Portfolio Evolution: Buying and Selling
In rising markets, it’s possible to believe that buying without ever selling is the best policy. Though, history shows that the markets experience “sideways” periods when they don’t move in a clear direction for a decade or more. The most recent example is the period between the Internet Bubble peak and 2013 when the S&P 500 didn’t budge significantly. It experienced both rallies and crashes, but for a passive investor, there would have been no price appreciation to be seen for 13 years. Nasdaq, the technology index, took 15 years to reclaim its peak from 2000 (Source: Bloomberg). Over that time, active managers had more flexibility to buy and sell rather than just wait for the market to recover.
Today, with U.S. benchmarks at new highs, we wonder if the upcoming 10-15 years will resemble the previous situations when the market claimed a new peak only to trade sideways for the following spell. If that’s the case, selling policy may be as crucial as buying policy — and waiting on the sidelines with ample cash and gold might prove to be the least wrong one if the markets lapse back into distress.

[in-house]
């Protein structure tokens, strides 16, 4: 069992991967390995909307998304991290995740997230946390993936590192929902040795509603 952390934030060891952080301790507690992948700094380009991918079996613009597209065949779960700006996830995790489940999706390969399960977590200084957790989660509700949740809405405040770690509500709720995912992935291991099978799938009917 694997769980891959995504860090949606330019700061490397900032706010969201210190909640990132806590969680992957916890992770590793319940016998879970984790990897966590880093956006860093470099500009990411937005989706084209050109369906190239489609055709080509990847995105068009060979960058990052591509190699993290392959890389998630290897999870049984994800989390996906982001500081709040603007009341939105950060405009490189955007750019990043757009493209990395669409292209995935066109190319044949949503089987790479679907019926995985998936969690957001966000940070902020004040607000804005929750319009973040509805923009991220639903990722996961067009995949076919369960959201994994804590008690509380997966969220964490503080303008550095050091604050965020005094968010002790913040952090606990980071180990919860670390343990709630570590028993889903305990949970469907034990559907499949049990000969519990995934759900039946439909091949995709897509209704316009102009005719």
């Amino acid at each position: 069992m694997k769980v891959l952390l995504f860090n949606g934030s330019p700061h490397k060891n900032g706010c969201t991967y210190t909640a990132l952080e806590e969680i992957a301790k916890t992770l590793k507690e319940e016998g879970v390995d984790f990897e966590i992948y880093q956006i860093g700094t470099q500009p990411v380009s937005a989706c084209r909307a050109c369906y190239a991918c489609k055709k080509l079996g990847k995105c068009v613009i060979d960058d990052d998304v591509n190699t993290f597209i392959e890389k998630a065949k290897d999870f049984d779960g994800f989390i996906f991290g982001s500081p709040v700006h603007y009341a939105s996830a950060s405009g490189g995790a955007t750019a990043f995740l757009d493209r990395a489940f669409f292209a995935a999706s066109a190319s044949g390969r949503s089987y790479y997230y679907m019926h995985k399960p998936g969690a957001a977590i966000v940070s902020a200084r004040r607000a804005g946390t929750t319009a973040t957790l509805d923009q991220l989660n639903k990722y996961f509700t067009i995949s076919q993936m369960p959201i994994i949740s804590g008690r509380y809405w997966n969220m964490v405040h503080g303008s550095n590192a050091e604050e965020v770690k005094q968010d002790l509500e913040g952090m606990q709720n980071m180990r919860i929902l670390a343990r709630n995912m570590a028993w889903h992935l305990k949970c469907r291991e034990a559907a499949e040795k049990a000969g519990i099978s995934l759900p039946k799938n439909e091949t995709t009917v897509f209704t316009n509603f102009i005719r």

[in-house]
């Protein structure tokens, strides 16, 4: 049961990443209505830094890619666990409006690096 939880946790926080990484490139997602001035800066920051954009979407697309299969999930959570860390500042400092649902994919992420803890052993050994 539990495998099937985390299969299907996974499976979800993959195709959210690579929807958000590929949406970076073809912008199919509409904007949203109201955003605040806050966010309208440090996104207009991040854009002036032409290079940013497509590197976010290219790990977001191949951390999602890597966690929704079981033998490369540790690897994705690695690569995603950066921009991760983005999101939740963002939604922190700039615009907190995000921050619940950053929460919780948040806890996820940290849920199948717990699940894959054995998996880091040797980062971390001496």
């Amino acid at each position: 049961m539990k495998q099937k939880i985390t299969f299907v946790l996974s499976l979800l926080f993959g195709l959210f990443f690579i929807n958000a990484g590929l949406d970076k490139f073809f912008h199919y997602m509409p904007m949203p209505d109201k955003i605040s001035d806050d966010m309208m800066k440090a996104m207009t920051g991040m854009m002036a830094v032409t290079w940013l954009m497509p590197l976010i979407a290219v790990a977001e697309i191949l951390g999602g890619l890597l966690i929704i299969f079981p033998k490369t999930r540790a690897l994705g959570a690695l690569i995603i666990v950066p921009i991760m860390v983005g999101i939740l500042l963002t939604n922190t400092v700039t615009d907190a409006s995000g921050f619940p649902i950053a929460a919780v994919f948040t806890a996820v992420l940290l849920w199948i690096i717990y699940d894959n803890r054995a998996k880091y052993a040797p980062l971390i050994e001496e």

My colleagues and I never claim to know how to identify market highs or lows, though we may estimate whether we are closer to the top or the bottom of a decades-long cycle. Looking at today’s market levels, valuations, and fundamentals make us believe that we are likely closer to the top. We can’t be more precise than that.
But in our quest to be the least wrong, we stick to our tried and true approach: act slowly, gradually, and pace ourselves in both buying and selling. Just as we don’t need the precisely correct allocation between cash, gold, and stocks, the same is true of our buying and selling. We often say that we “nibble” on stocks when the prices get attractive. Similarly, we will trim our holdings slowly when, in our judgment, prices rise too high to offer sufficient reward, given the risk we’d have to take on.
Here we are, far into the second half of 2020. Unemployment is close to record high levels; corporate profits are down, the economy has contracted, a crucial presidential election awaits us in the coming months, record fiscal stimulus is underway, together with record monetary help. The list of unprecedented conditions goes on and on.